The majority of the bills were held for further study, and the way they were handled was actually offensive to most of the citizens there. The chairman, almost losing his breath, simply stated “that ends testimony on bill No. ***, Sen. *** recommends bill be held for further study, Sen. *** seconds, all in favor, all opposed, bill held for further study.”

Only on two occasions did any senator other than the chairman actually vocalize the words “recommend for further study” or “second.” They all did respond either aye or nay. The chairman simply skipped around the dais from senator to senator with each different bill, stating who recommended or who seconded any motions. They simply nodded their heads after the chairman used their name. It seemed like the chairman did as he pleased in regard to the disposition of the bills.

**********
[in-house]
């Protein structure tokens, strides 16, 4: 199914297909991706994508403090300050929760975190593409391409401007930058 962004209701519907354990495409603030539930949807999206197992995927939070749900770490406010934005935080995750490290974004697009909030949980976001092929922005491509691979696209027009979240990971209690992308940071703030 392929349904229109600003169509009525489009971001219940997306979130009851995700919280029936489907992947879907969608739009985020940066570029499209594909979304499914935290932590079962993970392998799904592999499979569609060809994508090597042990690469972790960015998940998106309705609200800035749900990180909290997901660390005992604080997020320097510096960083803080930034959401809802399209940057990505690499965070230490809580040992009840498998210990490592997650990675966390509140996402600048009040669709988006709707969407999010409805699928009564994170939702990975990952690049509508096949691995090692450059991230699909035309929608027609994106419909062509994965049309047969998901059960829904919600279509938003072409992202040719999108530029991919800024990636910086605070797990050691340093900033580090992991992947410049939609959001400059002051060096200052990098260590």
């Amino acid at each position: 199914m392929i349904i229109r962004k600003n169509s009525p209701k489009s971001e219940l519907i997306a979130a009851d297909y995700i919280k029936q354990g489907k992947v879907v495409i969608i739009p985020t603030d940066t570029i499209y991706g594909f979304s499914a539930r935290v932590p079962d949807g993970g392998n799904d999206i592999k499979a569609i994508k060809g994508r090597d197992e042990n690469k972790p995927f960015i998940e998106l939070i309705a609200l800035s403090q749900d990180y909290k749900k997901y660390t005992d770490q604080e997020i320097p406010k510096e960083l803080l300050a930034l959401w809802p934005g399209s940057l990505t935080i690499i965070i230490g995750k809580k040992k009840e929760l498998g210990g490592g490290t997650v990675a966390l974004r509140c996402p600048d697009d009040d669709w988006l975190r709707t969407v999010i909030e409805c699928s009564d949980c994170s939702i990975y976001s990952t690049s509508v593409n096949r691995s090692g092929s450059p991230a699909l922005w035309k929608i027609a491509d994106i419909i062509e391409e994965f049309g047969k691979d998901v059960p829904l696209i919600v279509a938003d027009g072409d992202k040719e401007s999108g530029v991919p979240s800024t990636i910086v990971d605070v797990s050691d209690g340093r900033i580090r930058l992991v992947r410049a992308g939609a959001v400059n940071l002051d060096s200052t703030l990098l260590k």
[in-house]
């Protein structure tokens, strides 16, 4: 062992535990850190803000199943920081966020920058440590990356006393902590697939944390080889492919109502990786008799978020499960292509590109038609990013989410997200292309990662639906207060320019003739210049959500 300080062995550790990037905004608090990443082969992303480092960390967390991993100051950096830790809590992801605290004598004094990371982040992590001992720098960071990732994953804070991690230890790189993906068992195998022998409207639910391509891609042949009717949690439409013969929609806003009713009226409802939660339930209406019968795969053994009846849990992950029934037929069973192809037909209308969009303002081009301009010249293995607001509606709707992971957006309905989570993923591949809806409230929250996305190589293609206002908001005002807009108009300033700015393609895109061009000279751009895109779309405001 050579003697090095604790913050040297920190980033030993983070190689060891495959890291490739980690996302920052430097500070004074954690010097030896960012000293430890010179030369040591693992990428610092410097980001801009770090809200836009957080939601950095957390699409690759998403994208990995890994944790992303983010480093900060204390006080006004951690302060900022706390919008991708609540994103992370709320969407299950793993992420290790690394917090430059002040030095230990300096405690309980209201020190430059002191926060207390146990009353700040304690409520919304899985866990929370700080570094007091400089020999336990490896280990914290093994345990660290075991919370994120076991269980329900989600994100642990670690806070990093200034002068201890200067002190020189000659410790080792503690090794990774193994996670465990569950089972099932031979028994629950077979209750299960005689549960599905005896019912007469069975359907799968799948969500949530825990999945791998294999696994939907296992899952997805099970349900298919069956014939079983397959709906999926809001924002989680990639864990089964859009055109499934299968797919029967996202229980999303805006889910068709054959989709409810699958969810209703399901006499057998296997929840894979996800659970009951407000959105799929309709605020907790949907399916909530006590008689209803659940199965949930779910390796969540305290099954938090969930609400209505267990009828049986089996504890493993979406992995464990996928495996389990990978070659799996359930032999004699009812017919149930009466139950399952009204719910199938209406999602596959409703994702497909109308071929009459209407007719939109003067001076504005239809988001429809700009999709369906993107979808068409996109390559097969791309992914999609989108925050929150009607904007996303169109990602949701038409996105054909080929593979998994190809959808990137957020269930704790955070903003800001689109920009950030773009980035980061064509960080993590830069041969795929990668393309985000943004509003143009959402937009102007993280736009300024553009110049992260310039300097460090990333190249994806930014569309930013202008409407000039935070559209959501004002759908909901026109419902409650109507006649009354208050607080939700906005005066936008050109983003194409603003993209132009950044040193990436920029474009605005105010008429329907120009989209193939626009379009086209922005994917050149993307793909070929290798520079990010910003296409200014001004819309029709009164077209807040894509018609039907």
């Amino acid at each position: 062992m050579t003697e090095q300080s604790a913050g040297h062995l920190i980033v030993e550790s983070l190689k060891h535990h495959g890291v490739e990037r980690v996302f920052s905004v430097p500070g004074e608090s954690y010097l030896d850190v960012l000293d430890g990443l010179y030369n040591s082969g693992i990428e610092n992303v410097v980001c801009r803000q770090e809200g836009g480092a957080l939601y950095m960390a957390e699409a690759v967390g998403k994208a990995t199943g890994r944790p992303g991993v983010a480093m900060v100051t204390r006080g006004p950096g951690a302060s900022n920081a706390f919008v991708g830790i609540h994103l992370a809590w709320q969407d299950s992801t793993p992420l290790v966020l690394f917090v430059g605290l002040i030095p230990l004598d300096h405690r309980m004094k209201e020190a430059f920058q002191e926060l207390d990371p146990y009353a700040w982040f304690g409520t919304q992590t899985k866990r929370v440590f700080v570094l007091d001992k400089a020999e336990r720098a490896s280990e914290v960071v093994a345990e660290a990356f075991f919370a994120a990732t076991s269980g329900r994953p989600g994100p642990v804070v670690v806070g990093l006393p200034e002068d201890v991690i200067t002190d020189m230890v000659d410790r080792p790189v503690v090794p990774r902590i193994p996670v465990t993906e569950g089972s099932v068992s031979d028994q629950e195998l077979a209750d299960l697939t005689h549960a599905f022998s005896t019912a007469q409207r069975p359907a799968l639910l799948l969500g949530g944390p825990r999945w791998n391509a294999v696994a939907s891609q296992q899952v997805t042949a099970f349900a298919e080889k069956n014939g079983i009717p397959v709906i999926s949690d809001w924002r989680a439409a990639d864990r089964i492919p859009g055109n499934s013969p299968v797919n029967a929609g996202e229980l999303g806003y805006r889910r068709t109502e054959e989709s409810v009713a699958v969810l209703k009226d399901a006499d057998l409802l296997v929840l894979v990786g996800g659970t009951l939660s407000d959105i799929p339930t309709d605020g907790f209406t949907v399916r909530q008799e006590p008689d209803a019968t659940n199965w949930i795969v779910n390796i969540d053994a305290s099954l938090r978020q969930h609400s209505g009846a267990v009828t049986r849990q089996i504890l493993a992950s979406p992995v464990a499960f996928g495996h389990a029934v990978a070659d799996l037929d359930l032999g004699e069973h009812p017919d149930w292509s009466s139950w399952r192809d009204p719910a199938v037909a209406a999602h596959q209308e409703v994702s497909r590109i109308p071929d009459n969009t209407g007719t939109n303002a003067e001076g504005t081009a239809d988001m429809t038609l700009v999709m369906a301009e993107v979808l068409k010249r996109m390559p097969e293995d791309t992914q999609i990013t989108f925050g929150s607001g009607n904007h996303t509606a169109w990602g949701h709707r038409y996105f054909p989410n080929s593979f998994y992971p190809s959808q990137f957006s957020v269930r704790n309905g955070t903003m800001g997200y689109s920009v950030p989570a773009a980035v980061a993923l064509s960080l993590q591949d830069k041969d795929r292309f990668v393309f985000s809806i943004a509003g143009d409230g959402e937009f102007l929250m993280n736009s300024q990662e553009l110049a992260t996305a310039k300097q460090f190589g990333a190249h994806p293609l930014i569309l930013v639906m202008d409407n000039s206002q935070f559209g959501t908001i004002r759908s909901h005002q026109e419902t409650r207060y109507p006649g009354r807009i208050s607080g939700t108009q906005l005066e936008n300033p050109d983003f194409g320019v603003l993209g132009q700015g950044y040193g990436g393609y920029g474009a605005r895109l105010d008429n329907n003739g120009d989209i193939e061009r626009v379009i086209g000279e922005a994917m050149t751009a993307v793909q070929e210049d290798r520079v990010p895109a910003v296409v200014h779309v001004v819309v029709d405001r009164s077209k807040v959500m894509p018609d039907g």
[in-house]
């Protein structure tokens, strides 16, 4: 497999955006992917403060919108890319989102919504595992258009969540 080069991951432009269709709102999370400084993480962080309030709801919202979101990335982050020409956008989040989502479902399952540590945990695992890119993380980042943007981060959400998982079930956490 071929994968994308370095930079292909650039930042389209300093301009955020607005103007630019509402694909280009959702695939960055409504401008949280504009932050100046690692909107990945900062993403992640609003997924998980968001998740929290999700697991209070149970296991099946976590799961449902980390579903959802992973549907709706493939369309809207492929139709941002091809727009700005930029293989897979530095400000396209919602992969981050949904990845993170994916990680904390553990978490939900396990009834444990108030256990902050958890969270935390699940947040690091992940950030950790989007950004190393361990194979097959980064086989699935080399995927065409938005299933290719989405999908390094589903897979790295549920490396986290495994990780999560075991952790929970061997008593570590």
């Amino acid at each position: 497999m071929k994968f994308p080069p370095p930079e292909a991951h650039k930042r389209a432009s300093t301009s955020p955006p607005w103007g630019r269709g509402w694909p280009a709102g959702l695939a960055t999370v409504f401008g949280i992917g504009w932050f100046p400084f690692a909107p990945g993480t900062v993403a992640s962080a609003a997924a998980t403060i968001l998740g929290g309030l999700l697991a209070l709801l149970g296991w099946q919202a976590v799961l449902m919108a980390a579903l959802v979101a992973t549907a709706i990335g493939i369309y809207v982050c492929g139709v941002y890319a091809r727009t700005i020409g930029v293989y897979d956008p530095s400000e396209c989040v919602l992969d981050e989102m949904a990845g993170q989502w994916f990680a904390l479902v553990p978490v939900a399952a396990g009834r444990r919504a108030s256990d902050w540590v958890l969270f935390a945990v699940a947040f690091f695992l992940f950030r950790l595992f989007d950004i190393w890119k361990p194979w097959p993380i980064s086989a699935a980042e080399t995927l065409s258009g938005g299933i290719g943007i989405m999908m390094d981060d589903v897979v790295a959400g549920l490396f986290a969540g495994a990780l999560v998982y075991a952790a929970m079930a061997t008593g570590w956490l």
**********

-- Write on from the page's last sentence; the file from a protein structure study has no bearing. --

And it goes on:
Abuse on the House side seems to mirror that of the Senate. The gavel seems to be the most used tool in the chamber. The speaker is continually banging it to restore order.

At times, I have witnessed at least 12 separate conversations with numerous representatives being carried on at reps’ desks while other reps were presenting their bills. Side conversations are continually occurring with the speaker at the dais while representatives are presenting. Only the “chosen few” representatives are paying attention so when the time comes for them to interject the speaker’s mandates, they’re prepared.

Use of cell phones, eating, lack of quorums, private conversations and apparent disregard for the opinions of constituents, with the exception of the ACLU, unions and paid advocates for the poor, seem to be business as usual for both chambers.